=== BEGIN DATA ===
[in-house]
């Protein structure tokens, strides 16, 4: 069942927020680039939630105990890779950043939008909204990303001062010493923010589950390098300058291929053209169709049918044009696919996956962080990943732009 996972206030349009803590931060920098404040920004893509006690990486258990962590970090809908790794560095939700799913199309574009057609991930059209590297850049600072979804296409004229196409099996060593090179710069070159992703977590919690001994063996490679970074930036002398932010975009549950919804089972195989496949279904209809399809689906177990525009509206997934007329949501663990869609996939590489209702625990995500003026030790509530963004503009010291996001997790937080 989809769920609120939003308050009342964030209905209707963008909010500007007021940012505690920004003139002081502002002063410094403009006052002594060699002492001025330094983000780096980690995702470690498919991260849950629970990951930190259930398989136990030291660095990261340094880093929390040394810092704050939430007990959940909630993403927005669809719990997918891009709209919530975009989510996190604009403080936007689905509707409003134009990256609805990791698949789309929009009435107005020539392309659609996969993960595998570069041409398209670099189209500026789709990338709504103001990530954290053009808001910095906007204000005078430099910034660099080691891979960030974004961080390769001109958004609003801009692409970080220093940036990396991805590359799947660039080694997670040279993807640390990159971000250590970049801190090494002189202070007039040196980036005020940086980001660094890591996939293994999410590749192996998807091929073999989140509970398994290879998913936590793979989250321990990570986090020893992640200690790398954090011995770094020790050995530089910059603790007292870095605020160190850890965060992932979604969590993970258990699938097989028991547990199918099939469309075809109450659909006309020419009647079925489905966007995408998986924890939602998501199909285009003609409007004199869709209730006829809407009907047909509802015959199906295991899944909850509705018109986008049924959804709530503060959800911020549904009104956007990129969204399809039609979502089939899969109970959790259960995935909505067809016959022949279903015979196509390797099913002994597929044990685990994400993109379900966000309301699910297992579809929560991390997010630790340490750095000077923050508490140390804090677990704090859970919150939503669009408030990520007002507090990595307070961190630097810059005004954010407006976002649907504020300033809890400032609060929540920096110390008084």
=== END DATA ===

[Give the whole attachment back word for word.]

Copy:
[in-house]
């Protein structure tokens, strides 16, 4: 069942927020680039939630105990890779950043939008909204990303001062010493923010589950390098300058291929053209169709049918044009696919996956962080990943732009 996972206030349009803590931060920098404040920004893509006690990486258990962590970090809908790794560095939700799913199309574009057609991930059209590297850049600072979804296409004229196409099996060593090179710069070159992703977590919690001994063996490679970074930036002398932010975009549950919804089972195989496949279904209809399809689906177990525009509206997934007329949501663990869609996939590489209702625990995500003026030790509530963004503009010291996001997790937080 989809769920609120939003308050009342964030209905209707963008909010500007007021940012505690920004003139002081502002002063410094403009006052002594060699002492001025330094983000780096980690995702470690498919991260849950629970990951930190259930398989136990030291660095990261340094880093929390040394810092704050939430007990959940909630993403927005669809719990997918891009709209919530975009989510996190604009403080936007689905509707409003134009990256609805990791698949789309929009009435107005020539392309659609996969993960595998570069041409398209670099189209500026789709990338709504103001990530954290053009808001910095906007204000005078430099910034660099080691891979960030974004961080390769001109958004609003801009692409970080220093940036990396991805590359799947660039080694997670040279993807640390990159971000250590970049801190090494002189202070007039040196980036005020940086980001660094890591996939293994999410590749192996998807091929073999989140509970398994290879998913936590793979989250321990990570986090020893992640200690790398954090011995770094020790050995530089910059603790007292870095605020160190850890965060992932979604969590993970258990699938097989028991547990199918099939469309075809109450659909006309020419009647079925489905966007995408998986924890939602998501199909285009003609409007004199869709209730006829809407009907047909509802015959199906295991899944909850509705018109986008049924959804709530503060959800911020549904009104956007990129969204399809039609979502089939899969109970959790259960995935909505067809016959022949279903015979196509390797099913002994597929044990685990994400993109379900966000309301699910297992579809929560991390997010630790340490750095000077923050508490140390804090677990704090859970919150939503669009408030990520007002507090990595307070961190630097810059005004954010407006976002649907504020300033809890400032609060929540920096110390008084």